Prospects for the U.S. have been improved since the “fiscal cliff” legislation resolved certain tax issues, said Wendy Hambleton, capital markets partner in Chicago with BDO USA, the No. 6 accounting firm. “A little bit of uncertainty has been eliminated,” she said.
Still, there’s global demand for IPOs from various sources, says BDO as well as Renaissance Capital, the Greenwich, Conn., specialist in the sector. Venture capital funds and private equity firms want to see returns on investment in maturing funds. Combined, companies controlled by those two sectors may account for as much as 65 percent of all IPO activity in 2013.
As well, “There’s always interest in technology,” said Hambleton. “It encompasses such a diversity of companies, but people are always interested in investing in something new.”
Last February, the Facebook announcement of its mega-deal, which wasn’t priced until May 17 and then bombed in the after-market, skewed the market, put IPOs of other companies that were either profitable or on the verge of it like Palo Alto Networks (NASDAQ:PANW) on ice and then froze the market until mid-July.
Priced at $38, Facebook shares fell as low as $17.55 in September before rallying last month as well as into January. In midday Wednesday trading, Facebook shares rose to $30.60, their highest since May, before closing at $30.59.
A motions hearing before U.S. District Court Judge Robert W. Sweet in the national class-action suit against Menlo Park, Calif.-based Facebook, its underwriters and NASDAQ OMX Group (NASDAQ:NDAQ) is scheduled for Manhattan on Jan. 23.
By removing Facebook from last year’s U.S. IPO proceeds, BDO expects U.S. IPO proceeds to rise about 28 percent. Renaissance estimates the U.S. total for 2012 was $40.1 billion, or 40.3 percent of the global market. Of interest: The Asia-Pacific IPO total was $41.7 billion, or 41.9 percent of the entire market, a trend that’s likely to continue.
Europe accounted for 10 percent of the 2012 IPO market, while Latin America’s share was only 6.4 percent, Renaissance reported.
More than 60 percent of the 100 investment bankers polled by BDO last month expect Asia to be the top source of IPOs for U.S. exchanges this year, followed by companies from Latin America and Europe.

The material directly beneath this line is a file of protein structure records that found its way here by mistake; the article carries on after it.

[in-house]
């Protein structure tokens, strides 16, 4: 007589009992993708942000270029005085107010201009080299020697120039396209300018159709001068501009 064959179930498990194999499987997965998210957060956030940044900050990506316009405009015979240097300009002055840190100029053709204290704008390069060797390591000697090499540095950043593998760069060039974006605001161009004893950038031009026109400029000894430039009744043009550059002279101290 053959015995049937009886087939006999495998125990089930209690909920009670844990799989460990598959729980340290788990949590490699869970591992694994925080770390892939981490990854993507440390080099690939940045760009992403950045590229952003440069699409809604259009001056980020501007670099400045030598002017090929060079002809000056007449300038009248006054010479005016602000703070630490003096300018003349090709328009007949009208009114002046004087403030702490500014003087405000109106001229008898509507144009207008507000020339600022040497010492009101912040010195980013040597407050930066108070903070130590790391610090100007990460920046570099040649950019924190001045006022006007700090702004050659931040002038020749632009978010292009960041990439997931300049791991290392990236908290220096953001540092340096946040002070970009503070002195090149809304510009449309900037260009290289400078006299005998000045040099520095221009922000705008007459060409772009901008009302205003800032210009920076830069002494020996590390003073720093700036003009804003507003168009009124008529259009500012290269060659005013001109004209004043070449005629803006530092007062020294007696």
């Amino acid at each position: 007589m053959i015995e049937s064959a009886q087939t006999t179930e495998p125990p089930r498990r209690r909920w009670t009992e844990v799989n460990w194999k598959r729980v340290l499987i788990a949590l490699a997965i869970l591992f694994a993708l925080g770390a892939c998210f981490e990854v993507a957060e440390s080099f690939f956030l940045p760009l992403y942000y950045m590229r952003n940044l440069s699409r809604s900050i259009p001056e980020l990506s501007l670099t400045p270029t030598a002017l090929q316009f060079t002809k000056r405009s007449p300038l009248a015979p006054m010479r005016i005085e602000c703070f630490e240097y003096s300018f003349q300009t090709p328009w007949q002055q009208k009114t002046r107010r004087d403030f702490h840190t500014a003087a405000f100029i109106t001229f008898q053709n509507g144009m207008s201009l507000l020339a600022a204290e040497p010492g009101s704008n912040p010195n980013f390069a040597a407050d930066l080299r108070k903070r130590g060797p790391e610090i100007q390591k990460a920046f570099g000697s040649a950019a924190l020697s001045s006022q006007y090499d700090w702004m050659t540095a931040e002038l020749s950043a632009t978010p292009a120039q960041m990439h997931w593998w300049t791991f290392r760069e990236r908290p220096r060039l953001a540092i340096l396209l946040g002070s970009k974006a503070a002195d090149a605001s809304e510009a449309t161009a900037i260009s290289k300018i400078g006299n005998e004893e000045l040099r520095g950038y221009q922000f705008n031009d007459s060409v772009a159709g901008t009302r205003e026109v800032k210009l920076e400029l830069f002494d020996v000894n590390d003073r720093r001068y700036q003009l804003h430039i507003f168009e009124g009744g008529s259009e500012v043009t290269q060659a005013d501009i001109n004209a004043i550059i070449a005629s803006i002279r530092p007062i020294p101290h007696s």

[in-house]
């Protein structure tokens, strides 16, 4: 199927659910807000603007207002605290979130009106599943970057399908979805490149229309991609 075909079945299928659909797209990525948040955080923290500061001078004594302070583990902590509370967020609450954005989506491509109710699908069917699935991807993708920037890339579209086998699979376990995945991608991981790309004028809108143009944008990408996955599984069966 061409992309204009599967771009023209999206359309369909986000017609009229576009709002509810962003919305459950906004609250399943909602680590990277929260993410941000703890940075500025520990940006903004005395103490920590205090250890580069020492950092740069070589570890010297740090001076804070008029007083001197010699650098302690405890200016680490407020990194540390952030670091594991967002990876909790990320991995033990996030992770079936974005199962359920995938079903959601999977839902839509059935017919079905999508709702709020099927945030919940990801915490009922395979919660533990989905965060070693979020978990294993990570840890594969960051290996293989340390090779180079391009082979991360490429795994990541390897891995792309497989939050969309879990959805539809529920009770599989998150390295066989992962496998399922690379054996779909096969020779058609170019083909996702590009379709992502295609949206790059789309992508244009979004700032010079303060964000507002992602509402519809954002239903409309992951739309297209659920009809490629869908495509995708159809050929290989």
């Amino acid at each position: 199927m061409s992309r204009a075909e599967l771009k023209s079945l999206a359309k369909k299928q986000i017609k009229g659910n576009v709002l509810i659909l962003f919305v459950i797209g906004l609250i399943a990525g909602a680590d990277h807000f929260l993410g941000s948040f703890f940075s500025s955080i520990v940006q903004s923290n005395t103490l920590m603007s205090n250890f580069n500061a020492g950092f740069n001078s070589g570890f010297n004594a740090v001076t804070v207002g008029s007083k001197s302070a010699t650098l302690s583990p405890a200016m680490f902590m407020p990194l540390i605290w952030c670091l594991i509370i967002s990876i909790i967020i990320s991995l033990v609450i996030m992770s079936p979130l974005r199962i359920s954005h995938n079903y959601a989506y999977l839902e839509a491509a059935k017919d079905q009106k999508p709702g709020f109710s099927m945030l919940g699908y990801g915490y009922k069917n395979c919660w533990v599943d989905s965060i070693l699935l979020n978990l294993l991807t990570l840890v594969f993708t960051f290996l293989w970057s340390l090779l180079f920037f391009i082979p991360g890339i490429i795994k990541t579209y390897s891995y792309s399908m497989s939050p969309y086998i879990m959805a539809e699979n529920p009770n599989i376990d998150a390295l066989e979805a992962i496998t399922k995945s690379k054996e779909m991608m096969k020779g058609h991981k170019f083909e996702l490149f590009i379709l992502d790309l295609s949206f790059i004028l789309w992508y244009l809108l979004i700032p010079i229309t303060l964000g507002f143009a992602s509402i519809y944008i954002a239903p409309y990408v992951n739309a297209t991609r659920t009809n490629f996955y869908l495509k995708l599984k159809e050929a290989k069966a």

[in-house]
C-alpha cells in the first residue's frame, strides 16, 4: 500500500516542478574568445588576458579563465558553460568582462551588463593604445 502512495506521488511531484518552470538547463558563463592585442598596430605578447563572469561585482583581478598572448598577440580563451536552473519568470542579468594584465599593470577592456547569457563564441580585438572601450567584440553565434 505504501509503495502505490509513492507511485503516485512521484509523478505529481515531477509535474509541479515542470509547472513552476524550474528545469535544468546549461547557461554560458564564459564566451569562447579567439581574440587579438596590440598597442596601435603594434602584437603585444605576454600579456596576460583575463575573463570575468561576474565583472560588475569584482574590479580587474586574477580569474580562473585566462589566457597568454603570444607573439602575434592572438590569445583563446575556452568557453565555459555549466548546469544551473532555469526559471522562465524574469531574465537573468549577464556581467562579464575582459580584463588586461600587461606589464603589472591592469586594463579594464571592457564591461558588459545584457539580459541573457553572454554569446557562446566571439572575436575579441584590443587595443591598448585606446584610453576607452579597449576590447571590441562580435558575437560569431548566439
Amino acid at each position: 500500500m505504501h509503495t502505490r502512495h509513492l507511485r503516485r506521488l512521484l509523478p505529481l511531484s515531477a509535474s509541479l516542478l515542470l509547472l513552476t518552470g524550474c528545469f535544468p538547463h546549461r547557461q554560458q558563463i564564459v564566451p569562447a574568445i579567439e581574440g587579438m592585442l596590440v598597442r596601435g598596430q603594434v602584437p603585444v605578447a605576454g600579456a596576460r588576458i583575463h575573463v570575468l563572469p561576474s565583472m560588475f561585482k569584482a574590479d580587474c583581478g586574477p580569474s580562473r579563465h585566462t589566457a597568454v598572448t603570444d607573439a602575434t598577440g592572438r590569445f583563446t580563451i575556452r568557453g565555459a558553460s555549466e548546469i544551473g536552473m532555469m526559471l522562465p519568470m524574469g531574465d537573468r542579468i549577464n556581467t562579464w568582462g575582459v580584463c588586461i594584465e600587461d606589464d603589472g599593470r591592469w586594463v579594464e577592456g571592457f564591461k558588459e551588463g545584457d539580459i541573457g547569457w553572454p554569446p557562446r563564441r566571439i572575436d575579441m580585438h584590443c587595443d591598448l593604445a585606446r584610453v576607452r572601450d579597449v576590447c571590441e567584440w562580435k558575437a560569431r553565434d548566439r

Promising 2013 IPOs prospectively include Sinopec HK, the refining unit of China’s national oil company; Guangfa Bank, a Chinese regional bank, and Seibu Holdings, a railway and real estate holding company in Japan, whose $12.4 billion value could peg it as the richest of the year.
Two of the top five best-performing 2012 IPOs were technology related, Renaissance tallies show. They are Guidewire Software (NASDAQ:GWRE), of Foster City, Calif., which had a nearly 129 percent return from its IPO price, and Workday Inc. (NYSE:WDAY), the Pleasanton, Calif., human-resources software company managed by the prior heads of PeopleSoft, with a 94.6 percent return.
In Wednesday trading, Guidewire shares rose 43 cents to $31.34, valuing the insurance software specialist at $1.74 billion, while Workday shares rose 62 cents to $52.49, valuing the company at $8.71 billion.
The worst-performing 2012 IPO was China’s Ningbo Cixing Co. (SHE:300307), a knitting machine technology company. Its shares fell 74 percent below the IPO price.
For 2013, the bankers told BDO that health care is likely to the biggest source of new IPOs, followed by technology and biotech. Nearly 70 percent thought those three categories would be the leaders.
“You can understand why,” said BDO’s Hambleton. “Health care is so important, considering demographics, which also includes biotech.”
As of Monday, as many as 283 global companies have indicated plans to raise as much as $200 billion this year, Renaissance said. Some that have explicitly said "no" include Twitter, of San Francisco, where CEO Jack Costolo has said repeatedly any offering won’t come until at least 2014.